A new study from the University of Colorado found that people who garden are healthier than those who don’t, as they’re eating more fiber and getting more physical activity.
How did the study work?
Researchers from the University of Colorado (CU) Boulder completed what the school touted as the “first-ever randomized controlled trial” looking at the health effects of community gardening. The results were published in The Lancet Planetary Health journal earlier this year.
Jill Litt, the senior co-author of the paper and a professor in the Department of Environmental Studies at CU Boulder, recruited 291 non-gardening adults from the Denver area. In the spring, half of them were assigned to a community gardening group, and the other half were asked to wait one year before they started gardening.
The gardening group received a free garden plot, seeds and seedlings, and an introductory garden course. Researchers tracked both groups periodically with surveys about their diets and mental health. They also wore activity monitors and participated in body measurements.
By fall, researchers discovered big differences between the two groups — those who were gardening were getting about 1.4 more grams of daily fiber compared to the non-gardening group.
The gardening group also started moving more, increasing their activity levels by about 42 minutes per week. And the new gardeners reported a decrease in stress and anxiety levels — this was especially notable in those who came into the study the most stressed and anxious.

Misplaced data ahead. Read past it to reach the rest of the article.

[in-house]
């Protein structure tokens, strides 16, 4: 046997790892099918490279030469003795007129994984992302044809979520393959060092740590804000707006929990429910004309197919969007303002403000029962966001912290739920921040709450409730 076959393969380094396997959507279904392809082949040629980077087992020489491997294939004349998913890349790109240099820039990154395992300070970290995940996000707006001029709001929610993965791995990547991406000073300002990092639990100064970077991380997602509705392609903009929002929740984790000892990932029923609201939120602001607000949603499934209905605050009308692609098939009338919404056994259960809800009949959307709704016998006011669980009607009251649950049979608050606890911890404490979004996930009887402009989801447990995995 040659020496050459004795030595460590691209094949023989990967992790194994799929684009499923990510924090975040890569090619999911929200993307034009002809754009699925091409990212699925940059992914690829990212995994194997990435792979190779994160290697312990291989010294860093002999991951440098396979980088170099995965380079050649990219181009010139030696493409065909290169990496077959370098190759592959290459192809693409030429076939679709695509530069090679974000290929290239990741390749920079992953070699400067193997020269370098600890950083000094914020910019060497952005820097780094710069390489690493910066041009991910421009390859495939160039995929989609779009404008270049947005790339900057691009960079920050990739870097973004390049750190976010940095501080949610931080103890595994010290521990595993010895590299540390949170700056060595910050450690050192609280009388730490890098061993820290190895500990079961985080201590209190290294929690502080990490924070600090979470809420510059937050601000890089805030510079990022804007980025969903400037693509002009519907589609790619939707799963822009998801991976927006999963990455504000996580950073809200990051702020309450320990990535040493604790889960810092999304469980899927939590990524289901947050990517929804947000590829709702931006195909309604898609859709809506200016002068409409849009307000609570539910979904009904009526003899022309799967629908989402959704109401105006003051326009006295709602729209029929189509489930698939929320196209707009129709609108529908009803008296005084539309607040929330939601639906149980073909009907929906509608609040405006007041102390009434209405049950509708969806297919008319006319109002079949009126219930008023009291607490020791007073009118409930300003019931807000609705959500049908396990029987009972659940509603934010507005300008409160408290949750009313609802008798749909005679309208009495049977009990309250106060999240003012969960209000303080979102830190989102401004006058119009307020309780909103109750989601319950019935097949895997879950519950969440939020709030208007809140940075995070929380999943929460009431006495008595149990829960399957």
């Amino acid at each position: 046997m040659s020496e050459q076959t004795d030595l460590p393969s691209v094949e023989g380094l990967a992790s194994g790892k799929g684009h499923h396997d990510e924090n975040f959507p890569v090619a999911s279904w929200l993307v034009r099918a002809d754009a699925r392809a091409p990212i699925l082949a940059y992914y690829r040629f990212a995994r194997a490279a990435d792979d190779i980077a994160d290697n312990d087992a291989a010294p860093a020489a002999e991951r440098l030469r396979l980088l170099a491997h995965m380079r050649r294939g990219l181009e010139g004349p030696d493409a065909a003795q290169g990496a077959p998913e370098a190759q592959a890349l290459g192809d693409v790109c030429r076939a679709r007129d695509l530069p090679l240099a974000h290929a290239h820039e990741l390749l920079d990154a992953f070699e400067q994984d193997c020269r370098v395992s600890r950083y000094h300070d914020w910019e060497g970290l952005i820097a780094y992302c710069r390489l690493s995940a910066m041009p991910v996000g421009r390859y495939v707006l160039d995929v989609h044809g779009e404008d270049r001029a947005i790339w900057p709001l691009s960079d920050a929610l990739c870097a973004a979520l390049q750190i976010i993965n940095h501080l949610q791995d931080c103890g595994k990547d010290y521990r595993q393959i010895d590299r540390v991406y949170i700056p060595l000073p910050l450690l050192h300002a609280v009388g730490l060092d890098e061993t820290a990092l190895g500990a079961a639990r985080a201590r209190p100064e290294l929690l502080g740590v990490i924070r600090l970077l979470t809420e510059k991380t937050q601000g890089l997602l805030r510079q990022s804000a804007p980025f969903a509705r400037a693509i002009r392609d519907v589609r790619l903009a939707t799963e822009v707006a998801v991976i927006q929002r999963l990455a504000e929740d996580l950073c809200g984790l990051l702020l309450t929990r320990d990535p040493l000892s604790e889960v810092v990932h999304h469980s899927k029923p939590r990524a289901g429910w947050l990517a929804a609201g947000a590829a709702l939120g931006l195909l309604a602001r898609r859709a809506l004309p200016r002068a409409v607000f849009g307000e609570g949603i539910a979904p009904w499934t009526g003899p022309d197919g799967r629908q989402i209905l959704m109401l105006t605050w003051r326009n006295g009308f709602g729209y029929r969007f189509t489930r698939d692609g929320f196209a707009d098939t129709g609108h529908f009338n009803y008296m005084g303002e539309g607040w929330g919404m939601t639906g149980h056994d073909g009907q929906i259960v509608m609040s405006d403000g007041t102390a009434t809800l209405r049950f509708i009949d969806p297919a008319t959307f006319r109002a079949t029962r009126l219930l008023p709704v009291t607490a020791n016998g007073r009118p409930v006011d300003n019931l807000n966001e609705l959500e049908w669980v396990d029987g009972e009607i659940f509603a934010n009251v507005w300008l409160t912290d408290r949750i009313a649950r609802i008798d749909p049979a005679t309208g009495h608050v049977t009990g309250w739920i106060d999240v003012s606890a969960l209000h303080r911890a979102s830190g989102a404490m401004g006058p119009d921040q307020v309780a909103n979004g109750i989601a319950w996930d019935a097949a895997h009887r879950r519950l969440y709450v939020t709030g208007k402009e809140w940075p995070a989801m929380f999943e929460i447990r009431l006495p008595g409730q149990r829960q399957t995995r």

Why is this research important?
Taken together, all of these changes associated with gardening add up to big health benefits. Doctors recommend that adults get 25-38 grams of fiber per day, according to CU Boulder, but most people fall short at 16 grams. Just a small uptick in fiber intake can reap big rewards, though.
“An increase of one gram of fiber can have large, positive effects on health,” co-author and director of University of South Carolina’s cancer prevention and control program James Hebert said in the news release from CU Boulder.
According to the Mayo Clinic, some of those benefits include having more regular bowel movements, maintaining lower cholesterol levels and a healthy weight, and even living longer.
The increase in physical activity among the studied set of gardeners was also notable, as about 75% of the U.S. population falls short of the recommended 150 minutes of exercise per week, the CU Boulder release noted. Gardeners in the study group met 28% of that requirement just by visiting their garden plot two to three times a week.
Being active has a number of well-documented benefits, including improving brain health, helping to manage weight, reducing the risk of disease, and strengthening bones and muscles, according to the Centers for Disease Control and Prevention.
What are the other benefits of gardening?
While this study is important in helping us to understand the health-related benefits of gardening, there is also a slew of other reasons to get your hands dirty this spring.
For one, it can save you money.
“A mixed organic salad of this size would cost easily $15, whereas I get to enjoy it for the cost of seed and some hard work,” one gardener said in the r/Frugal subreddit.
Other gardeners enjoy how gardening helps them slow down and become more mindful.
It’s also a win for the environment. Plant roots take in chemicals and heavy metals in the soil and also absorb airborne chemicals and bacteria, as Green Matters pointed out. Plants take in carbon dioxide and water and create oxygen.
Green Matters also noted that growing your own fruits and veggies also reduces your environmental impact — you’ll make fewer trips to the grocery store and can avoid buying produce that may have been transported from hundreds or even thousands of miles away.
Ready to start your garden? Here are some quick tips on how to save money when building a raised bed, keeping your garden free of pests without chemicals, and growing a massive amount of food in a small space.
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